Princess Stomper

5 fundamentally flawed albums you need to own

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Skinny Puppy

5. Skinny Puppy – The Process

The album

Skinny Puppy’s ‘difficult’ eighth album was one of those stories that you couldn’t make up if you were a writer on Hollyoaks. Earthquakes, fires, internal squabbles – it wasn’t the easiest record to make. There were conflicts with the record label – the usual stuff – and Nivek Ogre walked out. Soon after, Dwayne Goettel died from an overdose. The Process got through three producers: Roli Mosimann, Martin Atkins and Dave Ogilvie. It was intended as the band’s final album, though Skinny Puppy eventually reformed in 2000.

The problem

Too many cooks. It sounds like all the members of the band, plus all the production crew, standing in a room together having a blazing row. It’s one thing to have complex arrangements, but this is a traffic jam of loud noises going off at once. It’s a total fucking mess. It sounds like Momentary Lapse Of Reason-era Pink Floyd having a nervous breakdown in a room full of the toys Trent Reznor threw out of his pram.

Why you need to own it

Because this

is followed by this

and I recall that – at the 10-second point of ‘Death’ – we were actually tripping over each other trying to run to the phone to fix up an interview with the band. No amount dicking about on the production side could ruin a song like that. The sheer ferocity, the vitriol, the passion … white hot hate. You could dance to it. “Spiky, black, hard-edged”, monstrous metal riff and a chaotic wall of beats and bleeps, Ogre grunting over the top, some gloriously clashing synth pad, and a chorus you can hum.

Candle plonks a delicious sub-bass dubby little groove beneath Ogre’s usual indignant rambling yelp, stabby riffs and a pretty acoustic guitar line.

‘Blue Serge’ is Puppy’s most accessible track, and was used in a couple of soundtracks. It’s only surprising that it didn’t become as well-known as something like Front 242’s ‘Headhunter’ – though I’d classify this as straight out breakbeat rather than “industrial” in any way. It’s almost impossible not to dance to it, it’s just so damnably bouncy, like that bit on Buffy where they dance themselves to death. It’s compulsive, addictive and imperative. Oh yeah, oh yeah.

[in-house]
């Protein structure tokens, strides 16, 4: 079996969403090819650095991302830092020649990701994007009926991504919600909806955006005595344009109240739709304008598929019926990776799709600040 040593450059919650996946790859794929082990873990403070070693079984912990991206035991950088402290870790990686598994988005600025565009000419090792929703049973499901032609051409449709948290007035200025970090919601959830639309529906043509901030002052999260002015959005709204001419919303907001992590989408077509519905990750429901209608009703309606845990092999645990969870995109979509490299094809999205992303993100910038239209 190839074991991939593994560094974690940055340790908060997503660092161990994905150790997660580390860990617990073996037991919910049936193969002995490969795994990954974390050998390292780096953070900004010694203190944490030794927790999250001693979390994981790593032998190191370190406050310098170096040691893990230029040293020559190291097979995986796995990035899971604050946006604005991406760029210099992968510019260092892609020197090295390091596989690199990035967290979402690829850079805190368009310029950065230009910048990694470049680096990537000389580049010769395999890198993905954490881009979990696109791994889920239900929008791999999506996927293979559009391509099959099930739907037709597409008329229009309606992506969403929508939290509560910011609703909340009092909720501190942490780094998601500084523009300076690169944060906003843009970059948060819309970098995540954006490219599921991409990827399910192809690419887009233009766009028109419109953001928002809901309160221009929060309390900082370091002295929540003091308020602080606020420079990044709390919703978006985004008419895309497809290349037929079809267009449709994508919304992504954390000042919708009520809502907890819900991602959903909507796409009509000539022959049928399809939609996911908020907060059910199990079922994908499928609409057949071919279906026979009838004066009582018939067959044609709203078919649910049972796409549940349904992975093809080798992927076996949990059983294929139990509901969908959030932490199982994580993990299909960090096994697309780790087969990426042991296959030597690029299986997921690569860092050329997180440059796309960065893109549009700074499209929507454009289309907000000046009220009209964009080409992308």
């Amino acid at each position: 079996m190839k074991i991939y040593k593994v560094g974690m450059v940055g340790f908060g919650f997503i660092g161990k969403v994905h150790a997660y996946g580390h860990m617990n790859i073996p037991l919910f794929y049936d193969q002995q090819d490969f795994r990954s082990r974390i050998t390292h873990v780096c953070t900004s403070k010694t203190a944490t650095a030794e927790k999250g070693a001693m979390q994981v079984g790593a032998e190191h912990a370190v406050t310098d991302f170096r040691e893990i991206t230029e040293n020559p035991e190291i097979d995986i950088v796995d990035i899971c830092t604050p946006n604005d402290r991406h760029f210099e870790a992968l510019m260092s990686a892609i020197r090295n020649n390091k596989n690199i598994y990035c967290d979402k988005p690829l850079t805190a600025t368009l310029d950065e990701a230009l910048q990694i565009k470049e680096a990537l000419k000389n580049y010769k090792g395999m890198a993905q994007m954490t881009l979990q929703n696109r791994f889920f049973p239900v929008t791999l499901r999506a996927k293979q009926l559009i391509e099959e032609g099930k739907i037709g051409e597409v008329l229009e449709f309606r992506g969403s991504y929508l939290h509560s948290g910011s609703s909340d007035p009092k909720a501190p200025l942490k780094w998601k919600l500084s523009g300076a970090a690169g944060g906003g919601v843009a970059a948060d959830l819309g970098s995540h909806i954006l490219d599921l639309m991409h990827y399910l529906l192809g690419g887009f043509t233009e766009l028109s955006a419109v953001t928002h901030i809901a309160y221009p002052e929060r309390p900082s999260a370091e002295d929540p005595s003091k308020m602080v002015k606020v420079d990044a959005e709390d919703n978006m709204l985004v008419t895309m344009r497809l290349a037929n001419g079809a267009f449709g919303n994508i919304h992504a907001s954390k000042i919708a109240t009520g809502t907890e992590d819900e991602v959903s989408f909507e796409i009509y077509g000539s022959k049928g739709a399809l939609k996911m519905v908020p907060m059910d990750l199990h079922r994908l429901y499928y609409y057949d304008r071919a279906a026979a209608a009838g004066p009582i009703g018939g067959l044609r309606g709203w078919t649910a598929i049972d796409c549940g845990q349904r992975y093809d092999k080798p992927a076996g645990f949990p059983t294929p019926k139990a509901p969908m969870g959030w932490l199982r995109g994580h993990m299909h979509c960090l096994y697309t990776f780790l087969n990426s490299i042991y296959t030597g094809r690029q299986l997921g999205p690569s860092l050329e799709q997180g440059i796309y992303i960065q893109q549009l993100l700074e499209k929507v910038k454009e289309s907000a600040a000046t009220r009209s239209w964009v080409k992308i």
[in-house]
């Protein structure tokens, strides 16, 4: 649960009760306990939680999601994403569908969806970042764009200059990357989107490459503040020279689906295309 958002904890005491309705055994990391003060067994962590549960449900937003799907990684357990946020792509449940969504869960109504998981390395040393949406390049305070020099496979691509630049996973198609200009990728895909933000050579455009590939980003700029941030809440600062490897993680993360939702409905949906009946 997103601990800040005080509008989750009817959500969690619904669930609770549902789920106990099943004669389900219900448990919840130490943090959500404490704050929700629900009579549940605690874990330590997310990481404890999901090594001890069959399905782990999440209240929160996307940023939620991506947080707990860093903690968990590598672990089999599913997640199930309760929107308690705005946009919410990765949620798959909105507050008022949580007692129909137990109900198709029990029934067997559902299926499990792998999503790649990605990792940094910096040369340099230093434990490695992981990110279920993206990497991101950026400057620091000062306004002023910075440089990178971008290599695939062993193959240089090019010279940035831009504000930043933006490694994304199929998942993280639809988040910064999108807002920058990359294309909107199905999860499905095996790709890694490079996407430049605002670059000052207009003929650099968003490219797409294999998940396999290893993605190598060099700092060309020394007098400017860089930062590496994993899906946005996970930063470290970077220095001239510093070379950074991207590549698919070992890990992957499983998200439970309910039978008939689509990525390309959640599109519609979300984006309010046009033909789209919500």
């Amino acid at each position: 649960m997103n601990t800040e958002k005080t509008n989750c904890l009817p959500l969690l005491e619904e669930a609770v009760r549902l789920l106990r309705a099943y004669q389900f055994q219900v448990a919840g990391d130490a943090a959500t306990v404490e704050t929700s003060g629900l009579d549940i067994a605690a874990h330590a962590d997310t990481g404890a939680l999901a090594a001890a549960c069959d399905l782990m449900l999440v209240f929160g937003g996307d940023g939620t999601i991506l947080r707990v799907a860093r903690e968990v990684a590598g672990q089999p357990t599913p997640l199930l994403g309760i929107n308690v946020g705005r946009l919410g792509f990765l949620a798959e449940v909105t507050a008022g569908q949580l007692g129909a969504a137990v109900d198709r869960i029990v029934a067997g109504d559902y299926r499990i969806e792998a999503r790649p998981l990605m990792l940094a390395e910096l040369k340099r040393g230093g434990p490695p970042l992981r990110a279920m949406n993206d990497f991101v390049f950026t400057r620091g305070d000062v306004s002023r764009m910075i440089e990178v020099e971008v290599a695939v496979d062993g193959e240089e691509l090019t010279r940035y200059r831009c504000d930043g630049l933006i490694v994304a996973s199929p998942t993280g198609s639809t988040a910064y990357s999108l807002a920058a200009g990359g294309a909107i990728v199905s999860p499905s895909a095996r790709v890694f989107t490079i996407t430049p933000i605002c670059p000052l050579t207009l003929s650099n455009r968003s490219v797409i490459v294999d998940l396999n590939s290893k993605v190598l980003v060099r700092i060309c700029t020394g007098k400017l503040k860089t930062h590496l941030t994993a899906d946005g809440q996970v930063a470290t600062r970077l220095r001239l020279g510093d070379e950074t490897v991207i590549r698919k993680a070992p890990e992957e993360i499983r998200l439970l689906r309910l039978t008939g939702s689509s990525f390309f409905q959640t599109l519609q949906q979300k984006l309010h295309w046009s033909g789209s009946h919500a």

On ‘Amnesia’, Ogre foregoes his usual demented hamster squeak in favour of a confident, tuneful vocal delivery. It stands in the midst of chaos and owns it, like Paul Atreides commanding the sky. Finally, it drops back to a single piano line. Beneath the deafening fury of a thousand samples thrown randomly at each other, the strength and simple beauty of the melody win out. It’s like no matter how hard they tried to make The Process suck, they failed.

I’m not going to pretend it’s a perfect album. I’m not going to pretend any of them are perfect albums – they’ve all got something deeply, catastrophically wrong with them – but ignoring them because they don’t have that arbitrary metacritic 100% means missing out on some of the most pleasurable aural experiences of your life. It’s your choice, I guess – I can love them enough for both of us.

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